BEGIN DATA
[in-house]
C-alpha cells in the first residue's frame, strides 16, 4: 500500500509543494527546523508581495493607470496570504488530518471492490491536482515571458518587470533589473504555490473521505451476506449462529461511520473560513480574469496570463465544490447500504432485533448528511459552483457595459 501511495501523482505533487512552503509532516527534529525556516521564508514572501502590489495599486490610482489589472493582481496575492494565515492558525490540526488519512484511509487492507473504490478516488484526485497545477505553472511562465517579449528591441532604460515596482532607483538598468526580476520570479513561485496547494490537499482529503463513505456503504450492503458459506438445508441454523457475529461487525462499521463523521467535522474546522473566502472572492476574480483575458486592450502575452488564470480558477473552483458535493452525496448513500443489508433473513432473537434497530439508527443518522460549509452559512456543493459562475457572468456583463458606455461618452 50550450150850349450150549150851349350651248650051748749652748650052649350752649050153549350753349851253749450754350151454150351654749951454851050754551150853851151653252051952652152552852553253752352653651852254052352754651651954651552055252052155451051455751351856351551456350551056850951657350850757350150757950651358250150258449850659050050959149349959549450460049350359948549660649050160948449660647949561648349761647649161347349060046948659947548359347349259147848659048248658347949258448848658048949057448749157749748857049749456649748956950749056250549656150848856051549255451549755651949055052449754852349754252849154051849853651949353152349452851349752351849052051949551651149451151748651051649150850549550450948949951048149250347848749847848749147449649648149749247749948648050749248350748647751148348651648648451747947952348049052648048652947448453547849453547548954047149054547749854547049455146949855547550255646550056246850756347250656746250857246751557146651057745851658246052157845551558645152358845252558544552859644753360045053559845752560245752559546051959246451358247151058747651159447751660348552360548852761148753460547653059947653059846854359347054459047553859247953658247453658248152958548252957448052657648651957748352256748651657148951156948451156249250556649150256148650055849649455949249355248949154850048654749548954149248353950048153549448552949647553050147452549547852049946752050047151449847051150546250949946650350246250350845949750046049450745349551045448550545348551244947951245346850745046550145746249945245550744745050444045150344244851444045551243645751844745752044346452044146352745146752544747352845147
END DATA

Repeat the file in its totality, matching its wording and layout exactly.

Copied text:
[in-house]
C-alpha cells in the first residue's frame, strides 16, 4: 500500500509543494527546523508581495493607470496570504488530518471492490491536482515571458518587470533589473504555490473521505451476506449462529461511520473560513480574469496570463465544490447500504432485533448528511459552483457595459 501511495501523482505533487512552503509532516527534529525556516521564508514572501502590489495599486490610482489589472493582481496575492494565515492558525490540526488519512484511509487492507473504490478516488484526485497545477505553472511562465517579449528591441532604460515596482532607483538598468526580476520570479513561485496547494490537499482529503463513505456503504450492503458459506438445508441454523457475529461487525462499521463523521467535522474546522473566502472572492476574480483575458486592450502575452488564470480558477473552483458535493452525496448513500443489508433473513432473537434497530439508527443518522460549509452559512456543493459562475457572468456583463458606455461618452 50550450150850349450150549150851349350651248650051748749652748650052649350752649050153549350753349851253749450754350151454150351654749951454851050754551150853851151653252051952652152552852553253752352653651852254052352754651651954651552055252052155451051455751351856351551456350551056850951657350850757350150757950651358250150258449850659050050959149349959549450460049350359948549660649050160948449660647949561648349761647649161347349060046948659947548359347349259147848659048248658347949258448848658048949057448749157749748857049749456649748956950749056250549656150848856051549255451549755651949055052449754852349754252849154051849853651949353152349452851349752351849052051949551651149451151748651051649150850549550450948949951048149250347848749847848749147449649648149749247749948648050749248350748647751148348651648648451747947952348049052648048652947448453547849453547548954047149054547749854547049455146949855547550255646550056246850756347250656746250857246751557146651057745851658246052157845551558645152358845252558544552859644753360045053559845752560245752559546051959246451358247151058747651159447751660348552360548852761148753460547653059947653059846854359347054459047553859247953658247453658248152958548252957448052657648651957748352256748651657148951156948451156249250556649150256148650055849649455949249355248949154850048654749548954149248353950048153549448552949647553050147452549547852049946752050047151449847051150546250949946650350246250350845949750046049450745349551045448550545348551244947951245346850745046550145746249945245550744745050444045150344244851444045551243645751844745752044346452044146352745146752544747352845147